Small Screen Quarantine – Mute (2018)

There are two futures. In one it’s always raining, or has just rained, or it’s about to rain. All the signs are in Chinese. In the other the whole world is a desert. There are no signs. It never rains. Ever. I know because I’ve seen all the movies.

Mute is a rainy future. It’s not about the future. It’s a love story, and like many of the great love stories, there is no future for love because everything is anchored to a horrible past and people just can’t outrun the past. Something horrible always reaches up from the depths and drags the lovers back down into the deep. No matter what the future looks like and no matter what science may have solved or medicine cured, or erased entirely, nobody has figured out a way to get beyond their own past. I know because I’ve seen all the movies.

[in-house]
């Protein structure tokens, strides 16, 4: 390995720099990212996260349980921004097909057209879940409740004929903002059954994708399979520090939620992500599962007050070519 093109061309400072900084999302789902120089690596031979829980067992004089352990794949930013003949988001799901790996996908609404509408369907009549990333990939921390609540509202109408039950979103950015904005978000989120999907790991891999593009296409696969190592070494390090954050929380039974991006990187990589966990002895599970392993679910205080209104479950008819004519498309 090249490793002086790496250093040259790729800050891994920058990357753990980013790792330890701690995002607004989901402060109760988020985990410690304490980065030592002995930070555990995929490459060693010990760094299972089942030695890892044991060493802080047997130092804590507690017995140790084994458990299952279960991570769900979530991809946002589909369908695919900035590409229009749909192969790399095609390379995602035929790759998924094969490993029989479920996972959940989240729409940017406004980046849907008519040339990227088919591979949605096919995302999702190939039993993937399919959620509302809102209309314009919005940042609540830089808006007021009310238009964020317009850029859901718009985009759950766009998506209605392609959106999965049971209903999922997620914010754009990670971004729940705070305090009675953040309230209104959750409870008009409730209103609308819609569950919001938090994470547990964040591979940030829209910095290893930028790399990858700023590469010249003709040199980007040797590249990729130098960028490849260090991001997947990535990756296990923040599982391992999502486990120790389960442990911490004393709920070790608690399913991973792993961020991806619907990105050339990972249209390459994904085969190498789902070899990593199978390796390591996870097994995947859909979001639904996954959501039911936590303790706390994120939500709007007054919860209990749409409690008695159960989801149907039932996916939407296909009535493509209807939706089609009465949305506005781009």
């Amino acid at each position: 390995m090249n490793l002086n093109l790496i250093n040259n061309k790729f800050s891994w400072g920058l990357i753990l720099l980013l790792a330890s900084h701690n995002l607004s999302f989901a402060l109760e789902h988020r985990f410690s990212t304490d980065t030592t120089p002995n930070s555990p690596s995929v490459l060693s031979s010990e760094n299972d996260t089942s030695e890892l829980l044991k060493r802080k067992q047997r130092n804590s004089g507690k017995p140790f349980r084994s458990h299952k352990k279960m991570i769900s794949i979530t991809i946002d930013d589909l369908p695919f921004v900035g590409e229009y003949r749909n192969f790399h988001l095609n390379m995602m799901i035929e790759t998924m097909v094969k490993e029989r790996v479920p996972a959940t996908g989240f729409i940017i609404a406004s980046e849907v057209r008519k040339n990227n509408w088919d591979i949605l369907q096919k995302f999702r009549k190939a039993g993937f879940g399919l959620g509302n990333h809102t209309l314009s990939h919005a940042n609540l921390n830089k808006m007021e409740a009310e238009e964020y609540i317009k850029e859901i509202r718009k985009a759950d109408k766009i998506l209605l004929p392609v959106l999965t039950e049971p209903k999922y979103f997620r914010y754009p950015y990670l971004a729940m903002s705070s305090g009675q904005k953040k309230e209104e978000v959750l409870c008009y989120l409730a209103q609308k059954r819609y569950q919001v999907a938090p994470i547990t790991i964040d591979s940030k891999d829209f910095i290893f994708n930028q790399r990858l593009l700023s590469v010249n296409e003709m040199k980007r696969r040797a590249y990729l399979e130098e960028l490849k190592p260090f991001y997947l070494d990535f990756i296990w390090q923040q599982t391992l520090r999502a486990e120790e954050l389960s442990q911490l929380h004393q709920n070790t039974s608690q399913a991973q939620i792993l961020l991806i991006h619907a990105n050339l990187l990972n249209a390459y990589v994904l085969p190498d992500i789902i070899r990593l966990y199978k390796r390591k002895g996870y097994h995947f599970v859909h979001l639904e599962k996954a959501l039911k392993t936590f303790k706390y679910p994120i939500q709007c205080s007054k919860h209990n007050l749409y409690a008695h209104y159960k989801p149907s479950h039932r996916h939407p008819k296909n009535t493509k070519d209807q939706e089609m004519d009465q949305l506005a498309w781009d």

I told you I don’t write reviews or critiques. Not really. What can I say? Mute isn’t going to change your life. Love stories aren’t going to change your life. You can take that great truth all the way back to Romeo & Juliet. Mute is consistent though with Shakespeare. Just as we can’t seem to imagine a future without desert or rain, writers can’t seem to imagine love without sadness or loss, and we continue to eat them up.

What is it about tragic love stories that we can’t seem to get enough of? We either can’t imagine love without the fear of losing it or we don’t believe in love at all. Don’t believe me? There are thousands of movies and countless pop songs that tell me I’m right.

Me? I don’t know what I believe except that I believe that hurt doesn’t hurt as bad as we think it does. It always feels endless and hopeless in the moment.

Then it doesn’t.

C’est la vie.

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